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Old Testament: Numbers

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Summary

Though the census lists in chapters 1 and 26 play an important part in the book, the title "Numbers" does not adequately represent the content. The Hebrew title Bemidbar ("in the wilderness"--the first words of the Hebrew text) captures the theme much better: the book tells the story of how Israel's exodus generation entered the desert where most of them died away in faithlessness and disobedience, and how the next generation emerged, prepared to claim the promise of a new land. The book of Numbers continues the story of the journey out of Egypt, emphasizing the theme of God's faithfulness that endures even in the face of arduous journeys, physical privation, vacillating leadership, and unbelief.

So What?

Numbers is the story of a people on a difficult journey, with everything--life, health, purpose, destiny--on the line. As such, it has provided a point of reference and a framework of meaning for communities of faith over time. In the New Testament, Paul refers to the wilderness journey as an instructive example for his people in Corinth (1 Corinthians 10:11).

Where Do I Find It?

Numbers is the fourth book of the Bible; it is also the fourth of the five books of the Torah (Pentateuch). It follows Leviticus and precedes Deuteronomy.

Who Wrote It?

At one point (33:2) the text records that "Moses wrote down their starting points, stage by stage, by the command of the Lord"--one basis for the traditional claim of Mosaic authorship. Ascribing the material to Moses was a way to anchor it in antiquity and name its authority. The book, however, encompasses so many forms of literature and betrays so many different periods in its style that it is best understood as a compilation from sources that stretch from Israel's earliest history to postexilic times. These have been edited to give an account of Israel's wilderness journey, warning subsequent generations against apostasy while promising God's ongoing work of restoration and renewal.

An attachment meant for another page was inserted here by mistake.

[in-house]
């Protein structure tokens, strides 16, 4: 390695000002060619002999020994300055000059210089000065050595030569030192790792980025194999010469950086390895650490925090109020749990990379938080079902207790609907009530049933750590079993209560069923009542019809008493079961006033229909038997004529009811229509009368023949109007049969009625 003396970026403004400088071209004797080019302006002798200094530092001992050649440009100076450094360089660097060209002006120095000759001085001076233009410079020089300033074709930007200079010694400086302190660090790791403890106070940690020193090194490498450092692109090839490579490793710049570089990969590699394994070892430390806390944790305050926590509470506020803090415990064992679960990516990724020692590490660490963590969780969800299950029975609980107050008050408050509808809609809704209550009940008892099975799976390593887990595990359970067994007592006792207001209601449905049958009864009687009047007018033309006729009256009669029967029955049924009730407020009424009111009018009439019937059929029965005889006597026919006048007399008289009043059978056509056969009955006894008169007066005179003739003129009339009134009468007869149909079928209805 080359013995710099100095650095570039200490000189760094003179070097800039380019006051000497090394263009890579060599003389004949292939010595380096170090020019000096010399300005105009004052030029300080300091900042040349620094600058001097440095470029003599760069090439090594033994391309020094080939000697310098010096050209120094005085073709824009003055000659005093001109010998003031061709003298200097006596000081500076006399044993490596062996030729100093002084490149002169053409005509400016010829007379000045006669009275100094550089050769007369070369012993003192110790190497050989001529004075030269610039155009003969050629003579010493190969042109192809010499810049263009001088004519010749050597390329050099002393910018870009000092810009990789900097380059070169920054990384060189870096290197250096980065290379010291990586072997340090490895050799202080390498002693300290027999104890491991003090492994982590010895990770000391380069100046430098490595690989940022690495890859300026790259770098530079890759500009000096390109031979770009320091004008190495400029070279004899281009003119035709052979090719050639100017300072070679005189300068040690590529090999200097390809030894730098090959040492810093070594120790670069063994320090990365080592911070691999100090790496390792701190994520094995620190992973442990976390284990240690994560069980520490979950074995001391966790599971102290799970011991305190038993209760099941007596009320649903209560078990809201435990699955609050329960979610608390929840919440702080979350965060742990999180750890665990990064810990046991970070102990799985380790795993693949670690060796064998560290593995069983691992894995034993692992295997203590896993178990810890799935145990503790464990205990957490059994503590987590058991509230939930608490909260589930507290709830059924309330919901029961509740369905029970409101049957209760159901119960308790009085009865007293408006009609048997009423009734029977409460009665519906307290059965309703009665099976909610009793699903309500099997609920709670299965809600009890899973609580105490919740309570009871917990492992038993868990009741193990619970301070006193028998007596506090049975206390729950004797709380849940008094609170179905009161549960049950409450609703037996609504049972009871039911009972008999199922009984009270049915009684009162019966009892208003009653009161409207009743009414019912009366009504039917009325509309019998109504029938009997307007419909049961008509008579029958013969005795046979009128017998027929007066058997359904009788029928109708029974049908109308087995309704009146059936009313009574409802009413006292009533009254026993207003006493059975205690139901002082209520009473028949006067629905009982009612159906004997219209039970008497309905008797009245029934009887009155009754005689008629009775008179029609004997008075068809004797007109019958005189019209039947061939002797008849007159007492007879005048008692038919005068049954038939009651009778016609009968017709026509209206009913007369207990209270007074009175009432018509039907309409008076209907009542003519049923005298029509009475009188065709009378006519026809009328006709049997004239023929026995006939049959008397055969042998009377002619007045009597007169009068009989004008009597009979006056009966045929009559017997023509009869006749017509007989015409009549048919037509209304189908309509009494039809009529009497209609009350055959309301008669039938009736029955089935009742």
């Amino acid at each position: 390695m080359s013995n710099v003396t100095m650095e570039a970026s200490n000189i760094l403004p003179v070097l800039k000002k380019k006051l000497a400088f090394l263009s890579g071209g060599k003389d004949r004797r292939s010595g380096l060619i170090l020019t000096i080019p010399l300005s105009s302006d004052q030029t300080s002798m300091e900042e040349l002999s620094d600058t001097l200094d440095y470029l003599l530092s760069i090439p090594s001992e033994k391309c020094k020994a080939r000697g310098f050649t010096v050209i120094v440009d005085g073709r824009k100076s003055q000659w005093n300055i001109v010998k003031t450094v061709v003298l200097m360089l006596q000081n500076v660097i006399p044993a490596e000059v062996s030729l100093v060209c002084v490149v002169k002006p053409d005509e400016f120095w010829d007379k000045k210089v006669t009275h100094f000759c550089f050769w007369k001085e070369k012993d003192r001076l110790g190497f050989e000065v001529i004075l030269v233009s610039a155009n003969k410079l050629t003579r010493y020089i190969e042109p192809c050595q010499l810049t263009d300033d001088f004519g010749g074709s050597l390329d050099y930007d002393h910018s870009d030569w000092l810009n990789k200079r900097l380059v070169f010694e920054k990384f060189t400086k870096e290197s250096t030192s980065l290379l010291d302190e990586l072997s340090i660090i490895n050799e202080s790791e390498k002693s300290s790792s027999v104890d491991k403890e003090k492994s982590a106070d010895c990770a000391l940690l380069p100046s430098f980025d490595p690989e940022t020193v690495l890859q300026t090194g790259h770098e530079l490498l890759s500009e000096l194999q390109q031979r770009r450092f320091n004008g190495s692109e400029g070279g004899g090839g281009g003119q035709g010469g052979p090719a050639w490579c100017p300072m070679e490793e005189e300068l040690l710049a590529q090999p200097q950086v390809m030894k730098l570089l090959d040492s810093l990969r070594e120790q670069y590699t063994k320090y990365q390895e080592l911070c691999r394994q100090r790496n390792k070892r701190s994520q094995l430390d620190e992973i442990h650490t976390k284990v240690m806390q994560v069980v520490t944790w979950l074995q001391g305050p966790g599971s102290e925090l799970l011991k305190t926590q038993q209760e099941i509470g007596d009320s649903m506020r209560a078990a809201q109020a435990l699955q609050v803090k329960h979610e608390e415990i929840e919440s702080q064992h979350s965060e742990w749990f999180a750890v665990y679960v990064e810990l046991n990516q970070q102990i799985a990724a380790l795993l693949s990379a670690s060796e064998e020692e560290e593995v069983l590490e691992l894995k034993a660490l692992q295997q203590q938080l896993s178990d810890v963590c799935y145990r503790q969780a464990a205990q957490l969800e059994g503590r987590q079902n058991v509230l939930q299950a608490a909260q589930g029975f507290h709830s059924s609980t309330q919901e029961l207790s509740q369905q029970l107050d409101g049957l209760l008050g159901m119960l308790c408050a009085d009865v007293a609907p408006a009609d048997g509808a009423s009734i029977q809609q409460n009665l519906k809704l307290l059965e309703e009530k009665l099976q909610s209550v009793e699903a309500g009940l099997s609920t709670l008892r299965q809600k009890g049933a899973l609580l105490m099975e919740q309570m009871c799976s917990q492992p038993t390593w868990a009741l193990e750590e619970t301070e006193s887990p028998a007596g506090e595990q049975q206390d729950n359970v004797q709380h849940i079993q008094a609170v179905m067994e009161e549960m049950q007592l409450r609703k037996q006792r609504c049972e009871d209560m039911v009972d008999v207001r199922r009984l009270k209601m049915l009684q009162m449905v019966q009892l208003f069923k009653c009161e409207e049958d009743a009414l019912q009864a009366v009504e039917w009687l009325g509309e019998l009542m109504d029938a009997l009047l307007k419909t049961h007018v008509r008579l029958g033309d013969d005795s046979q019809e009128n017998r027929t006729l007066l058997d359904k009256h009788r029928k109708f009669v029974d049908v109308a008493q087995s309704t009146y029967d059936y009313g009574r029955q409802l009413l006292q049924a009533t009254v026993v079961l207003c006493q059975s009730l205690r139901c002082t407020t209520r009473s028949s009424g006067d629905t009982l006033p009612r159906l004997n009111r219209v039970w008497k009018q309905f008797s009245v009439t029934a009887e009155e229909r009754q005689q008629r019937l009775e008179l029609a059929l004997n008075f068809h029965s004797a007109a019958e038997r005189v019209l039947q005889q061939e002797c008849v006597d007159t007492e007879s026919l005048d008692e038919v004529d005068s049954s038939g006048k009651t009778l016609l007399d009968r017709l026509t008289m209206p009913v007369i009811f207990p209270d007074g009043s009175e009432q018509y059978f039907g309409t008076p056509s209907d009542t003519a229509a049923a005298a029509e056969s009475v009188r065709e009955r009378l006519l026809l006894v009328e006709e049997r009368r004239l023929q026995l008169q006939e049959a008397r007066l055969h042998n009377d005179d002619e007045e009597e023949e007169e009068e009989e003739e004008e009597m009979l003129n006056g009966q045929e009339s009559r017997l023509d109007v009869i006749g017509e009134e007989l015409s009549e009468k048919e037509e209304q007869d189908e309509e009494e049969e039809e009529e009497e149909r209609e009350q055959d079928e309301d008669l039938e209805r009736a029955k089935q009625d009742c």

When Was It Written?

While much of the material comes, no doubt, from earlier periods, scholars now think the book reached its final form after the exile, perhaps as late as the fifth century B.C.E. The book's narrative of the "quest for a homeland" may have found particular resonance for Israel while in exile from Judah.

What's It About?

The book of Numbers describes the travels and fortunes of the people of Israel during the "in between" period: their journey from the wilderness of Sinai (1:1) to the plains of Moab, close to the borders of the promised land (36:13).

How Do I Read It?

The writers of the book of Numbers used a variety of sources and a variety of literary forms, including stories and narratives, laws, census lists, itineraries, instructions for worship, summaries of legal disputations, battle reports, poetry, and blessings. As a whole, it is best read as part of a historical saga written for a theological purpose: as a warning against disobedience and a promise of God's faithful guidance toward new life.

AUTHOR: Fred Gaiser, Professor of Old Testament, David Stewart, Director of Library Services

I. The Camp at Sinai (Numbers 1:1-10:10)
In the second year after the exodus, Israel remains encamped in the Sinai wilderness, where they have been since the third month after their departure from Egypt (Exodus 19:1). A census is taken and the arrangement of the camp is described, along with the duties of the priests and legislation to ensure holiness. The tabernacle is dedicated, and Passover is celebrated.


A. The First Census and the Ordering of the Camp (Numbers 1:1-2:34)
God orders the Israelites to take a census, numbering "everyone in Israel able to go to war." The people camp by "regiments," each group facing the tabernacle in the center of the encampment.


B. The Duties of the Levites (Numbers 3:1-4:49)
The Levites, not included in the first census because of their priestly responsibilities, are now numbered and assigned their duties. The Levites are accepted by God as "substitutes" for all firstborn males, who belong to the Lord because God spared them in the exodus.


C. Measures to Prevent Defilement (Numbers 5:1-6:27)